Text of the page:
Depending on the understanding and definition of HYOK, the remote service may not be allowed to read the plain-text user data (data opacity). In this purest form of the HYOK model, the user is in possession of the private key and the raw payload (user data) at all times and actually “owns and holds the key”. As a result, data protected by a local key cannot be automatically encrypted and processed by cloud applications without the users consent. This restrictive form of protection is suitable for very sensitive data that requires no processing in the cloud. The private key is not transferred to the remote service at all, rather, data is encrypted before transmission. However, there exists no agreement on this mental model for HYOK and the term HYOK is therefore not always treated equally across cloud providers. For example, secret key material is cached in the cache-only key service by Salesforce, which was labeled a HYOK solution until recently, whereas Azure insists that the private key remains on premises when using HYOK. Hence, the location of the cache and the cache TTL can make the exact identification of HYOK and BYOK solutions a fuzzy affair. Azure permits the operation of both key paradigms, HYOK and BYOK. It is recommended to use the BYOK paradigm for AIP as well, since the AIP classic client is deprecated and the HYOK approach mainly targeted this classic client.
In contrast to HYOK, the key material is pushed from Vault to the remote service when using BYOK. In other words, there is usually no inbound request from the service provider. In practice, the BYOK approach is easier to implement, because engineering efforts for additional infrastructure (key wrapper) can be neglected. Also, publishing the API of a key wrapper (interface or actual HashiCorp Vault) increases the potential attack surface.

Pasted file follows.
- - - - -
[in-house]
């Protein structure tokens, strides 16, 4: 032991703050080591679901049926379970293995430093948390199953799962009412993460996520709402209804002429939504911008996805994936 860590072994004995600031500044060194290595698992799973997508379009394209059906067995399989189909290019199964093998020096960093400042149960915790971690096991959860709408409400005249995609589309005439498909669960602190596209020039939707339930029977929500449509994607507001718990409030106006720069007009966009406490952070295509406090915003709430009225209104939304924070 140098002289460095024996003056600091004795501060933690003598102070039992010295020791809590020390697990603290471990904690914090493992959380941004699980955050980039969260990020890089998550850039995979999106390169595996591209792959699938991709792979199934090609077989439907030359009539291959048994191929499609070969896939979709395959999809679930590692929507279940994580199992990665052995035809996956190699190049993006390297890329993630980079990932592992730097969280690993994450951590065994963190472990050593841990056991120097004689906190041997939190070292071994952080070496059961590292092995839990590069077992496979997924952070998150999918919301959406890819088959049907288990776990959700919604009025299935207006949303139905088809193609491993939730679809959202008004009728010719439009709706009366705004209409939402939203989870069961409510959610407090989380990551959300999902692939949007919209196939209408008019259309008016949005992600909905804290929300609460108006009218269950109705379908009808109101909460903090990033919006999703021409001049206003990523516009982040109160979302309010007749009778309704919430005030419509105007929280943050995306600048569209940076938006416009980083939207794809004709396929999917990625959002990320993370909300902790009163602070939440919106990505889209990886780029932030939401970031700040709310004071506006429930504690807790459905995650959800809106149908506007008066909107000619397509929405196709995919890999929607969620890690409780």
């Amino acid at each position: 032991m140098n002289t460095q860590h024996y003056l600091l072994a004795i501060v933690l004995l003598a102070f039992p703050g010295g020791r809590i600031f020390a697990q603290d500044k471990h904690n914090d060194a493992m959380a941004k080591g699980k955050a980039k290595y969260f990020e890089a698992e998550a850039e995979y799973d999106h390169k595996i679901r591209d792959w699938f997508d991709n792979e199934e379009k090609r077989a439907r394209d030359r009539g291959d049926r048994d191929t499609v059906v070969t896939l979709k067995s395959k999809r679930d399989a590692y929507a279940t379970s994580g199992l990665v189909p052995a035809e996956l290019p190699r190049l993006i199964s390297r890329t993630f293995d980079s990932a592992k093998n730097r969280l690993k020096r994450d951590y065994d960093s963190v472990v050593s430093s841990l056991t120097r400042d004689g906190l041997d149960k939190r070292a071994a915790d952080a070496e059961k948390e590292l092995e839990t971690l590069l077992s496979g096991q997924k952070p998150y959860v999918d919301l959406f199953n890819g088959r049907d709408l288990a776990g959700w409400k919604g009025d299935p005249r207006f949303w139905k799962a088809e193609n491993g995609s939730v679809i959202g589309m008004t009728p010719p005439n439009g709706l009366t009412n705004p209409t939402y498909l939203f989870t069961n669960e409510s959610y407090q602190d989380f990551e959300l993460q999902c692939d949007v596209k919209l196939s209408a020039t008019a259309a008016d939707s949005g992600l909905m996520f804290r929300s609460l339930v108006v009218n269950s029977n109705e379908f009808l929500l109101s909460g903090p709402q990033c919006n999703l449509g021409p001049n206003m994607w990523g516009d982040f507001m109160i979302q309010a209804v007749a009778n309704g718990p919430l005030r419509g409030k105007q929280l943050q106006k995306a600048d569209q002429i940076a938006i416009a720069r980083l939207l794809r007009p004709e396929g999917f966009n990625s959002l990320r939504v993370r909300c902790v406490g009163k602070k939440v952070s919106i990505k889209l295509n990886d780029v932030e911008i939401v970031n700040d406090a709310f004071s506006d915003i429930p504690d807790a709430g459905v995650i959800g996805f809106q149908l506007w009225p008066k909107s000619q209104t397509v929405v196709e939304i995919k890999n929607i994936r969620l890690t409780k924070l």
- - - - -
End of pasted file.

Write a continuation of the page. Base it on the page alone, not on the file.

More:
From a legal perspective, the HYOK method is oftentimes favored because of the aforementioned mental image of a pure HYOK implementation. HYOK enjoys a more advantageous wording, and if implemented very restrictively, can be considered superior from a security point of view.
Obviously, the short list of use cases above and the schematic example scenarios in Fig. 1 can never be conclusive. Get in touch with us to explore how Vault can fulfill the key brokering requirements of your specific business case.
Key Wrapping in Transport and at Rest
Independent of the exact model for key distribution (Key Management Secrets Engine or Transit engine combined with on-prem wrapping API), the cryptographic keys are usually exchanged with the industry standard JSON Web Encryption format (JWE, see RFC7516). JWE leverages a combination of symmetric (shared) and asymmetric key encryption to encrypt the key material during transport. The Vault Key Management Secrets Engine abstracts this wrapping process. In other words, wrapping procedures (JWE) are taken care of by HashiCorp Vault when the Key Management Secrets Engine is applied in a BYOK transfer, which clearly is an advantage compared to mixed or pure HYOK style of transfers.
Double encryption, composite or wrapped keys are common techniques to protect the user data in the remote service with a local key from on-premises (the BYOK key). In this way, the trust radius spans multiple parties, since both the key of the data owner and the cloud provider are required to decrypt and process the payload. An example scenario for key transport includes three types of keys:
- Data Encryption Key (DEK): Local target key from HashiCorp Vault which will be used to encrypt the user data. This key can be generated with the Transit or Key Management Secrets Engine, depending on the “own key model” depicted in Fig. 1 and the interoperability capabilities of the remote service with common cloud key stores such as AWS KMS or Azure Key Vault.
- Content Encryption Key (AES CEK): Locally generated key for key wrapping
- Key Encryption Key (RSA KEK): Key pair of the key consumer
The Data Encryption Key (DEK) is the target key material from the Vault Transit engine and first encrypted with an ephemeral AES wrapping key (CEK). In a second step, the CEK is encrypted with the public key of the receiver (KEK). The doubly encrypted keys are both part of the message sent to the remote service. The remote service decrypts the CEK and unpacks the DEK to finally encrypt user data.